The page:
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New single point of truth document reveals the real facts about motorcycle safety

By Mario

Think you know the facts around motorcycling in New Zealand? Things like the causes of accidents, which ‘bikes are crashed most often, that kind of thing? A new, single source of data makes accessing the facts much easier.

There’s no shortage of people willing to tell you what they know about motorcycling, ranging from crash rates to who’s to blame. Much of it sounds plausible: perhaps it fits with our experience or what we’ve heard anecdotally. The trouble is, a lot of what many riders ‘know’ is – like 76% of all statistics – made up on the spot. 

Previously, finding out the actual facts and figures wasn’t an easy exercise because much of the data existed in separate places, and a lot of it wasn’t directly comparable. Even for those of us involved professionally, it was a hard task pulling it all together, making it coherent and providing links or back-up material. With so many conversations going on, online and in person, having one, easily-accessible source of information available seemed like a very good idea.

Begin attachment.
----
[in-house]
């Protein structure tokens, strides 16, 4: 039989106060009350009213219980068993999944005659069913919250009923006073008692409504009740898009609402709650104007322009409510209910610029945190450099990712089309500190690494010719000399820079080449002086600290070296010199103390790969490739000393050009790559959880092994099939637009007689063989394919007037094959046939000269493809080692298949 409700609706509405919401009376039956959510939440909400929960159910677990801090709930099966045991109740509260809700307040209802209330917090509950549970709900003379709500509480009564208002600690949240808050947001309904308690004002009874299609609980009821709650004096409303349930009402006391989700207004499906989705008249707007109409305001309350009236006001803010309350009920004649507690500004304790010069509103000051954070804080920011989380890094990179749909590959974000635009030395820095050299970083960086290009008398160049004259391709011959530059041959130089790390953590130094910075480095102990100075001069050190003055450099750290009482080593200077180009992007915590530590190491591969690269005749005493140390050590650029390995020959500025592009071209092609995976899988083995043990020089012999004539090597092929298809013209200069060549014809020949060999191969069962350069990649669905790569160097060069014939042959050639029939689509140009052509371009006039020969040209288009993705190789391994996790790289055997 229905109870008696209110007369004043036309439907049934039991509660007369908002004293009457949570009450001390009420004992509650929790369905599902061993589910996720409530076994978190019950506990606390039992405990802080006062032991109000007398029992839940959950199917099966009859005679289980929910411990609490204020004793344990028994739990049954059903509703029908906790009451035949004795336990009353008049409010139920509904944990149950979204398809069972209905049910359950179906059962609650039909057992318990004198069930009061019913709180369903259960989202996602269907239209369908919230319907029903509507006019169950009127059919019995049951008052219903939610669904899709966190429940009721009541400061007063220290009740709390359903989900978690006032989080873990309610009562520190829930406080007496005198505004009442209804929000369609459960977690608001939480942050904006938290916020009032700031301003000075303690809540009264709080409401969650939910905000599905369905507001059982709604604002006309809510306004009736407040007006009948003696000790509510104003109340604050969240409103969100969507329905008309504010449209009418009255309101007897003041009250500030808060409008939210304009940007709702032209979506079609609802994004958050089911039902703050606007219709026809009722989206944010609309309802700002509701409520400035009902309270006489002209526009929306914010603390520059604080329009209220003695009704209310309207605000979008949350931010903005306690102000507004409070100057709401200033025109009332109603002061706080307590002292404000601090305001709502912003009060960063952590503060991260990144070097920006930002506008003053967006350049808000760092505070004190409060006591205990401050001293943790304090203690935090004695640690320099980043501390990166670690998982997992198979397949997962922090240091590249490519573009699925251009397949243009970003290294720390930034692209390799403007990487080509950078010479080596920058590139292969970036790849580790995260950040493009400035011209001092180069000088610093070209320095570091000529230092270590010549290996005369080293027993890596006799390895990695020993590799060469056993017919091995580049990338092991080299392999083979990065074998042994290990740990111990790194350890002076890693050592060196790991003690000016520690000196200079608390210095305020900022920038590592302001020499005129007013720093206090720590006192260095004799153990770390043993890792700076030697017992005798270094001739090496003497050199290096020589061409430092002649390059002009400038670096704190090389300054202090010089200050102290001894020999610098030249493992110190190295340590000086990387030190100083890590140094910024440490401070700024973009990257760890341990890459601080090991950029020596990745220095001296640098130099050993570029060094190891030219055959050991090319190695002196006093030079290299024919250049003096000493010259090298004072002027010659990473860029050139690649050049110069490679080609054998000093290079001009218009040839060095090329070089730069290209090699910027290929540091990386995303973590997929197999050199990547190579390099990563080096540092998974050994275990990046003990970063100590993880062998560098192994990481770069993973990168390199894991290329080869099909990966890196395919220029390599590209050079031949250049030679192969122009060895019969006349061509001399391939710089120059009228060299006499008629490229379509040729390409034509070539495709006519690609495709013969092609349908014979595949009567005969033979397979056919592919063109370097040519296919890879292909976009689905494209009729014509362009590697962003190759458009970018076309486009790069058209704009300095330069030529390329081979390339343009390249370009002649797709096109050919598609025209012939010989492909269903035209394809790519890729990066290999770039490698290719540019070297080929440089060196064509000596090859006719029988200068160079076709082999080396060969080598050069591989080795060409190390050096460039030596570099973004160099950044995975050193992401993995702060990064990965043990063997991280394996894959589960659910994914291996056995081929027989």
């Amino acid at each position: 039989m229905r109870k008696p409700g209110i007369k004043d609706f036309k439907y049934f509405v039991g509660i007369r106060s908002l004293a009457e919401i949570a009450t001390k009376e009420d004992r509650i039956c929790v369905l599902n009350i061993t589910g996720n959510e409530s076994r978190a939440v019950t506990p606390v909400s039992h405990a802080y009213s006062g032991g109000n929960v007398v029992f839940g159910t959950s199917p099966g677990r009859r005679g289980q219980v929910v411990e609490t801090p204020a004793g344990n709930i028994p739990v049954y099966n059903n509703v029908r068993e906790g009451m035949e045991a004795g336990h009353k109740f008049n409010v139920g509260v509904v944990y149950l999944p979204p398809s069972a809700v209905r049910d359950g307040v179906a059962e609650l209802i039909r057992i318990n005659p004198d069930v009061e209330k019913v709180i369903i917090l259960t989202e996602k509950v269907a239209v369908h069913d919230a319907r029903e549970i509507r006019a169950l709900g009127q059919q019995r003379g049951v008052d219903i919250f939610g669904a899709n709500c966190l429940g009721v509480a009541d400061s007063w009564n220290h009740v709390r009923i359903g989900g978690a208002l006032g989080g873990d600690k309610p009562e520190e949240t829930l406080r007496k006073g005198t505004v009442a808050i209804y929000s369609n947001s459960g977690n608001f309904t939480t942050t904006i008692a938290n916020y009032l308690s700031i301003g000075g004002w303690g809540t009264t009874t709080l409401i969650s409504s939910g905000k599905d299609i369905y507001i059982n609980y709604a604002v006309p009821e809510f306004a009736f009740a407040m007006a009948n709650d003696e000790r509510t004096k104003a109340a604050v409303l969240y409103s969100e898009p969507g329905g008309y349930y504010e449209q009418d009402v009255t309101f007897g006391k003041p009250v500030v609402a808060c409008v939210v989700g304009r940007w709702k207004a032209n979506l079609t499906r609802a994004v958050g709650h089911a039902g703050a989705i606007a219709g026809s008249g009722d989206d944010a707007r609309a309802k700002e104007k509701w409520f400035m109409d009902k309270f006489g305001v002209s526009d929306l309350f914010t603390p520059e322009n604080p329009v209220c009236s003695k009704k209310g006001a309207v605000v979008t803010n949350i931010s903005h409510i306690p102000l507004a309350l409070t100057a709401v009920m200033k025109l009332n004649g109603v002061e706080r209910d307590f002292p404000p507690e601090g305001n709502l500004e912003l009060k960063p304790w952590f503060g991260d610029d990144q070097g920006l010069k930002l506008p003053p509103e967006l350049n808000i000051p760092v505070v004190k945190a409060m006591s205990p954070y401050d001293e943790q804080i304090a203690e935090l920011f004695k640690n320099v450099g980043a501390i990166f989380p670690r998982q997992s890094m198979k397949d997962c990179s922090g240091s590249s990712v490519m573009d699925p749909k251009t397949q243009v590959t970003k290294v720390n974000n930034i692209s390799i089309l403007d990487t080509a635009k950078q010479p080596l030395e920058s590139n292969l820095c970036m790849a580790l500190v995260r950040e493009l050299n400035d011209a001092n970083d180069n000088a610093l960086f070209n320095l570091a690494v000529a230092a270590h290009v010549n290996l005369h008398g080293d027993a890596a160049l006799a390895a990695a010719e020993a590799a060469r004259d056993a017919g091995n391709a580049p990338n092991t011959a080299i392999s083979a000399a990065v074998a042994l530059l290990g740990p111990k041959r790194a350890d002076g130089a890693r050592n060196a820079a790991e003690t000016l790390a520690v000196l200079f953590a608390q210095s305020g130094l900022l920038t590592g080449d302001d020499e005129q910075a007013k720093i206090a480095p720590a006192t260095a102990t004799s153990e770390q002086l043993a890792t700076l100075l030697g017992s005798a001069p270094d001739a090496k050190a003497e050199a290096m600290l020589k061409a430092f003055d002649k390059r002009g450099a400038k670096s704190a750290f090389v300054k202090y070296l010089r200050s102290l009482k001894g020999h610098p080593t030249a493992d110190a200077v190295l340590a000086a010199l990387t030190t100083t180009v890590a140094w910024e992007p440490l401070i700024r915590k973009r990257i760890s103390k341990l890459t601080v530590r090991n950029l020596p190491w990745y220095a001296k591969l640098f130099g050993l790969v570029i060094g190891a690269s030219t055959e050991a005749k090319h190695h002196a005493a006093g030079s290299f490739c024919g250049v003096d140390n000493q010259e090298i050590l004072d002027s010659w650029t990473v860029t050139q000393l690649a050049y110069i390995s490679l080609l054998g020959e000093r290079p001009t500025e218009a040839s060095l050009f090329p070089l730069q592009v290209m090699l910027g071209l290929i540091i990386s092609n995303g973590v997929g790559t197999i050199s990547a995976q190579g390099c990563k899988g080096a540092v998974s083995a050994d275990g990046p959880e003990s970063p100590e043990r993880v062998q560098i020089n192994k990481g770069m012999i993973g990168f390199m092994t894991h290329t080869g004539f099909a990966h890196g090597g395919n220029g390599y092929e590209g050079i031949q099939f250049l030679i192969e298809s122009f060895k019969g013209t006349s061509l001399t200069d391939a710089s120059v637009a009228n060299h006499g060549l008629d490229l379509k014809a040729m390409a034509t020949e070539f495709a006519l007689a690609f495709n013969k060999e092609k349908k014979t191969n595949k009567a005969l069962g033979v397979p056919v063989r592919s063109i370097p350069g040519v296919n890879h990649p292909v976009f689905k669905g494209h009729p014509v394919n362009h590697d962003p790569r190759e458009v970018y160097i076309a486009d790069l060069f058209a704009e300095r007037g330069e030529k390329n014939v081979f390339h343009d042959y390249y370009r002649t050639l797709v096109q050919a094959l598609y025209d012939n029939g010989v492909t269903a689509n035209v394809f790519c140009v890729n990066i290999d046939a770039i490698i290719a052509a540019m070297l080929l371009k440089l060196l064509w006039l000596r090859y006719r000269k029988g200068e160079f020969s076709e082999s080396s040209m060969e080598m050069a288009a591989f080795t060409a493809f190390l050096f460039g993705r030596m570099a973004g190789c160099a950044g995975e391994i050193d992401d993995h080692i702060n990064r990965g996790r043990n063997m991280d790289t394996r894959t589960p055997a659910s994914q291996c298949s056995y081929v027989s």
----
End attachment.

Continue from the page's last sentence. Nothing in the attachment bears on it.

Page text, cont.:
And now it exists. In the shape of a new document called ‘Motorcycle Safety. A Single Point of Truth’. Created by MSAC and ACC, it brings together data on motorcycling from ACC, Ministry of Transport, NZ Transport Agency, NZ Police and National Health Statistics.

Wherever possible, data has been given the same baselines to aid comparisons and show real trends. Some of it might prove an eye-opener. Take the received wisdom that car drivers cause the majority of motorcycle accidents. No they don’t. It turns out, motorcyclists are solely or primarily responsible for the crashes they’re involved in 56% of the time. Though, if the crash involves another vehicle, it’s more likely the other road user was at fault.

Think age and experience makes riders safer? Well, it’s true that those aged 29 or under account for a lot of casualties, then it drops off markedly at 30. But then it rises again, for every five-year cohort, until peaking at 50-54 before dropping again at ages 55-59. 

What sort of motorcycles do you think are most likely to be involved in a fatal crash? Well, it sure isn’t adventure bikes, showing up in just 3% of all fatal accident records. If you want to impress your mates with your knowledge of all things motorcycling, settle pub arguments or even set a few trivia questions, this new document is just the job:
Download 'Motorcycle Safety: A Single Point of Truth (1.2MB)' from the MSAC website